Be vulnerable with others.
I have become a part of a wonderfully hilarious Facebook group called “The Athens Group for Mediocre Ladies.” On an average day you’ll see photos of mountains of laundry someone just hasn’t had the energy to take care of, hear about the junk food someone’s having for dinner because some days are just like that, and plenty of mediocre parenting stories as well. The freedom to be unapologetically mediocre and see others doing the same is so refreshing. But while it’s really nice to see that no one else has their life totally together either, the really powerful part is seeing what all these women are doing. A couple of members started a TED-style speaking series called the MEH talks, which stands for Mediocre Education Hour. Once a month, 3 members of the group do a 15 minute presentation on something they know a lot about. Hearing what all of these women know and what they do is so incredible and fascinating, but the real power is in juxtaposing that with the mess that we all are on a daily basis. The entire point is that we are all both. We are all a mess and powerful beyond measure, but we couldn’t see that until we were willing to air our imperfections and talk about where we’re struggling.
Give and receive compliments well.
This one is tough. It can be very uncomfortable to receive compliments if you’re struggling with imposter syndrome. Anyone drawing attention to your success makes it feel more fragile - like you’ll be found out as a fraud. I encourage you to try your hardest to take these compliments to heart, as difficult as that is. Internalize the good others see in you. And in turn, recognize that almost everyone struggles with imposter syndrome, and try to dish out some genuine compliments to them as well. Try to make the compliments as specific as possible, and focus on things that people have control over. While it can be nice to compliment someone on their looks or their intelligence, we don’t have a lot of control over those things, so those compliments often don’t mean as much. Instead, compliment someone on something they worked hard on, or something they did for someone else. And when you receive compliments like that, believe them!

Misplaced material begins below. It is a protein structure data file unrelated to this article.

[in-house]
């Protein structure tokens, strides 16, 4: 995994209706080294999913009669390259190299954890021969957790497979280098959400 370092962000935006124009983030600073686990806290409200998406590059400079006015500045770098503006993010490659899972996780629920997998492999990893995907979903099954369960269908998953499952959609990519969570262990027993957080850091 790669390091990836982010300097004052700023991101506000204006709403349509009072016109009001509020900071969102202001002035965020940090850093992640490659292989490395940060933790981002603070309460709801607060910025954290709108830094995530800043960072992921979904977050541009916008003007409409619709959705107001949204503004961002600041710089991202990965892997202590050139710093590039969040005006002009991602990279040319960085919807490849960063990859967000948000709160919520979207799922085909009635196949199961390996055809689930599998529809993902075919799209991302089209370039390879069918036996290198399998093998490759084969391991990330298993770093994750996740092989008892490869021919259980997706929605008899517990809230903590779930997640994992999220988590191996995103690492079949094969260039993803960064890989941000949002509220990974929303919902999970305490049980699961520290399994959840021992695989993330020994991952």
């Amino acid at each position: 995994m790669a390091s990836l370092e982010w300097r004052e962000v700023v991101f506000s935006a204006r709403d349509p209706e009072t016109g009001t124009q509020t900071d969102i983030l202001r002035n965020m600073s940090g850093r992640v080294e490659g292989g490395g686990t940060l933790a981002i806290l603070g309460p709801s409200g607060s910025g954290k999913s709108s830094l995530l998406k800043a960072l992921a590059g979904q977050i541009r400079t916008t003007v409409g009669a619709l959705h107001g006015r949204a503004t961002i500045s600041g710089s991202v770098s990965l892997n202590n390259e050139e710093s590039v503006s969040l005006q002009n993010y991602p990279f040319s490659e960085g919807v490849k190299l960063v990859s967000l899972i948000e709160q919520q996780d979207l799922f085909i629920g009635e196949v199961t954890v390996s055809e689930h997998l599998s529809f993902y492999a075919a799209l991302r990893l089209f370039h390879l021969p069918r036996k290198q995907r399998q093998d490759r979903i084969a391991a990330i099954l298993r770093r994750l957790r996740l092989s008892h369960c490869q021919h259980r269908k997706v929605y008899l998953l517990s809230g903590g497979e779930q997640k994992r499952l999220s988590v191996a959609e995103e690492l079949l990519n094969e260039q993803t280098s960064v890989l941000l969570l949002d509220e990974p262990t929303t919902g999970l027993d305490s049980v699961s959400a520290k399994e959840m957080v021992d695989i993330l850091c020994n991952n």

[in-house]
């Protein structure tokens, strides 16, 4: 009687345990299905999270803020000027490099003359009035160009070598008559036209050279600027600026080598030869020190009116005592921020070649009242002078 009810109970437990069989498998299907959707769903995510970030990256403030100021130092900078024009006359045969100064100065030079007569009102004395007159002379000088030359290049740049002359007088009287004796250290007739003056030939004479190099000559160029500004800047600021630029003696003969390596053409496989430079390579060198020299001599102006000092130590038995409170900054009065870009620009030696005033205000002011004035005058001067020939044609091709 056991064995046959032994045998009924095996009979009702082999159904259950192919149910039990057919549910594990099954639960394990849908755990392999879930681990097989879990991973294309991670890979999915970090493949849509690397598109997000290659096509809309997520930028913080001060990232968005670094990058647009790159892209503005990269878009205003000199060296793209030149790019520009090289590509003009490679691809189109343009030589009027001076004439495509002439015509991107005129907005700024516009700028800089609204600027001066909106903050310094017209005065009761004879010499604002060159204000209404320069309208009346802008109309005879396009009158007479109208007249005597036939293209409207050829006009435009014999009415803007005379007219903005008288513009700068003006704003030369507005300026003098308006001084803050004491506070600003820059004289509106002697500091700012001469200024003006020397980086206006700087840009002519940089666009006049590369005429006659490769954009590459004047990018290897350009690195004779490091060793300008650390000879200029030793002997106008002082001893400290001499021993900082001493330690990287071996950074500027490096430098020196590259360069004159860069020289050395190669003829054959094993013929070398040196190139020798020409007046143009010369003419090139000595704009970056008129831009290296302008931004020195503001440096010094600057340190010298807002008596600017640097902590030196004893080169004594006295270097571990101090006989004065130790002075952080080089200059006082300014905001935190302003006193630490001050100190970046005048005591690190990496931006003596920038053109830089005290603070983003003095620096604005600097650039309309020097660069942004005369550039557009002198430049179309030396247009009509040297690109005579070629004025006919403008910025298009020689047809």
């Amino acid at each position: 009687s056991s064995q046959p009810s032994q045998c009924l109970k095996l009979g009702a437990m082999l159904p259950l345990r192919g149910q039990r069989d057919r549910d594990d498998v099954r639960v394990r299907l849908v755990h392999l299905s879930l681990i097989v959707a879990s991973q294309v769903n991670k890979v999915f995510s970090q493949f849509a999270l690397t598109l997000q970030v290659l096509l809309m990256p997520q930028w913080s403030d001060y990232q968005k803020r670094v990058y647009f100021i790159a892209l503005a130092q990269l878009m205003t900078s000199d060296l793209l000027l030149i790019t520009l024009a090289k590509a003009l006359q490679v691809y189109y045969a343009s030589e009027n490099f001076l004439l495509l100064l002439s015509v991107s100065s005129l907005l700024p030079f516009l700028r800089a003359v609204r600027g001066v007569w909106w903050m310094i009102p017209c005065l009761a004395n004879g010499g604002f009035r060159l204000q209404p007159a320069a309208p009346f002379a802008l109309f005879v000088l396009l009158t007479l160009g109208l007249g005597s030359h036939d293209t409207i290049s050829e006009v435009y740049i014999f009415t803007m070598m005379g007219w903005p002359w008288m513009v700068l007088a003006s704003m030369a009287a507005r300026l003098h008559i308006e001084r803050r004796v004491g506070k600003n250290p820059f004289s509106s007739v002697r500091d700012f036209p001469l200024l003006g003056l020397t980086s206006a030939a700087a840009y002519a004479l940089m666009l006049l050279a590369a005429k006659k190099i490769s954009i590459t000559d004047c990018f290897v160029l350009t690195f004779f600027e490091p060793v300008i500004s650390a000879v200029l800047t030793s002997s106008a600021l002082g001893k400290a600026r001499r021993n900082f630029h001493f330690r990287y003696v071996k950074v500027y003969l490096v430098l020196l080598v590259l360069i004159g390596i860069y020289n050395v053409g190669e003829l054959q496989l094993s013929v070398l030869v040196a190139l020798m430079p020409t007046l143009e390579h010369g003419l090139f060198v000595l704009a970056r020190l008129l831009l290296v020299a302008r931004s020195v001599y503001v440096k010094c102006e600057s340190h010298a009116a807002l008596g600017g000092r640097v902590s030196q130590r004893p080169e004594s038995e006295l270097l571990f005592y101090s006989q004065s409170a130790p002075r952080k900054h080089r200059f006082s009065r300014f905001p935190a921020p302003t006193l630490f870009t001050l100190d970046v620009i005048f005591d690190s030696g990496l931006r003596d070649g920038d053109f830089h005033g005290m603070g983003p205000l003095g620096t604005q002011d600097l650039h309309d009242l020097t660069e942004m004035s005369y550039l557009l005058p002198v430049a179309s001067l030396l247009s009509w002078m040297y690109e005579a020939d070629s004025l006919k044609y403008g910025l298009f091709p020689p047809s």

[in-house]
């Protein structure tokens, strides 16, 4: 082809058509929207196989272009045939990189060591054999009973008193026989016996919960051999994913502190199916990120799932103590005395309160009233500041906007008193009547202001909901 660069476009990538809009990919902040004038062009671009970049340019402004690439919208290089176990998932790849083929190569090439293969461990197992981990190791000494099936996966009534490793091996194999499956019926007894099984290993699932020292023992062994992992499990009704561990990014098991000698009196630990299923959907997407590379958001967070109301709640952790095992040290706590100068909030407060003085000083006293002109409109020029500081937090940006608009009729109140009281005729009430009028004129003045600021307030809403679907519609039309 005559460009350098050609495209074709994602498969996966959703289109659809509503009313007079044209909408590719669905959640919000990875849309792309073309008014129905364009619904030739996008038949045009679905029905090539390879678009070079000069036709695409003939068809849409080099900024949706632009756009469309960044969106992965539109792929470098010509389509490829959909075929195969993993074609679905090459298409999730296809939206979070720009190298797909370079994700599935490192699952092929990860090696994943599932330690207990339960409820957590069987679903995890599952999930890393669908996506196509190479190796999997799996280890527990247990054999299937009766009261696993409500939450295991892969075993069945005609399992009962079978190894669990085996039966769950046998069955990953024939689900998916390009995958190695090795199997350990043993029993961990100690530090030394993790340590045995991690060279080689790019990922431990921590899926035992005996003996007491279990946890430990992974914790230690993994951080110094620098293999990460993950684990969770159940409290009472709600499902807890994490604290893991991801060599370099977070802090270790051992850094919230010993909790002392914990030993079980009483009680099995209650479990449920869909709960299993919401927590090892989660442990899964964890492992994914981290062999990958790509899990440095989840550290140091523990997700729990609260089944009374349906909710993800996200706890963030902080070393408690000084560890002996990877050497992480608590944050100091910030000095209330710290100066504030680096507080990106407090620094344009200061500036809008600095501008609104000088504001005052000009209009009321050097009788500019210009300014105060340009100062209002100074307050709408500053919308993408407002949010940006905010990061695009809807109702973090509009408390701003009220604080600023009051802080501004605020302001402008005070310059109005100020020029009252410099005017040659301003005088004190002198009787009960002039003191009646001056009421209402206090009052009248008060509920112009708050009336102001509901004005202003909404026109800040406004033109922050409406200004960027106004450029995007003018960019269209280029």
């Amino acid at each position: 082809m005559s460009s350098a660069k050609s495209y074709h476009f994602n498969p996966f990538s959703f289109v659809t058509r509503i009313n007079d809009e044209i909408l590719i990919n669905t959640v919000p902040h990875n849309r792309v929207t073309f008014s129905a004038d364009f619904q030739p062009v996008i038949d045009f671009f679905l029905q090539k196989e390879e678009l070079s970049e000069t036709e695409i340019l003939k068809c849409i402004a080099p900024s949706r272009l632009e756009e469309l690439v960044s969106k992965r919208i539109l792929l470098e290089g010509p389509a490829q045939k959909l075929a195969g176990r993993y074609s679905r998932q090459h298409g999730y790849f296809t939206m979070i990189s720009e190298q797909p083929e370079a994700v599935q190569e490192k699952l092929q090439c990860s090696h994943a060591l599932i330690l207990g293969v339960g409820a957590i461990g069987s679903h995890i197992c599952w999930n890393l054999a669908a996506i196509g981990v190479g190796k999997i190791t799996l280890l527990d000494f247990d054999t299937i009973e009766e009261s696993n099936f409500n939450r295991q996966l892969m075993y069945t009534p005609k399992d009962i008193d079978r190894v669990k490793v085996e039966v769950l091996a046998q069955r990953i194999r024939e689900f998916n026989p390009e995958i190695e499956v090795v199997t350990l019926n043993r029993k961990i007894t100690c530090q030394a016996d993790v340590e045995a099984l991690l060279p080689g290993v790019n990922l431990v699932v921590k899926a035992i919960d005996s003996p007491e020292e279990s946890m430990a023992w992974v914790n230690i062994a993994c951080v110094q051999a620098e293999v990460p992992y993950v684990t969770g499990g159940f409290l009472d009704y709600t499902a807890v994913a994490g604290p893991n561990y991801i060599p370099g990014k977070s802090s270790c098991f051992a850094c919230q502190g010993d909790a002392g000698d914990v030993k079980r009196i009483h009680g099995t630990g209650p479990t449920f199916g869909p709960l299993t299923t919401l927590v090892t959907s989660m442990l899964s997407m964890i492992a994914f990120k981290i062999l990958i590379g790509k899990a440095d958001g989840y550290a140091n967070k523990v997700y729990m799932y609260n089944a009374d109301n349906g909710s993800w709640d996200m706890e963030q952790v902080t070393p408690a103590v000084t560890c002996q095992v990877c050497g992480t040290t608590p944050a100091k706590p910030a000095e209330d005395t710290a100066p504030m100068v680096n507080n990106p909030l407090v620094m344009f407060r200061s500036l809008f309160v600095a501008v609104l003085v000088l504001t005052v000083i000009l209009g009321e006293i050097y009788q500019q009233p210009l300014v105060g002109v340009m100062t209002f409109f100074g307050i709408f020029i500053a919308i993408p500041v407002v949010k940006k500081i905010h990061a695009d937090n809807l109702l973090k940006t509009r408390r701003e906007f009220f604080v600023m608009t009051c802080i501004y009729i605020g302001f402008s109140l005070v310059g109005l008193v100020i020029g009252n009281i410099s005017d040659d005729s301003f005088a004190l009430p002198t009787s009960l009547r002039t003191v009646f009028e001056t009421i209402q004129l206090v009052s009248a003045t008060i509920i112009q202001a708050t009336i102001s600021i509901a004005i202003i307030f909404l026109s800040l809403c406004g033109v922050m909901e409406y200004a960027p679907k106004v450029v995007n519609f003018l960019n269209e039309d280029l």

Don’t feel like you have to be an expert on any topic. Most of the time, actually caring is more than half the battle. If you fear you’re not deserving of a promotion or an accolade, ask yourself if you care. If the answer is yes, then you’re not a fraud - you’re already doing most of the work.
My last piece of advice is to embrace a certain amount of imposter syndrome. Those who struggle with it often work very hard and have a drive for excellence. If you feel like you don’t know enough, use that as motivation to learn. As KiKi L’Italien, someone I struggle to not idealize, once said on an episode of Association Chat, “If someone says ‘I know what I’m doing,’ that’s the definition of complacency.” People who feel like they still have a lot to learn are so much more interesting and valuable than those who think they know it all.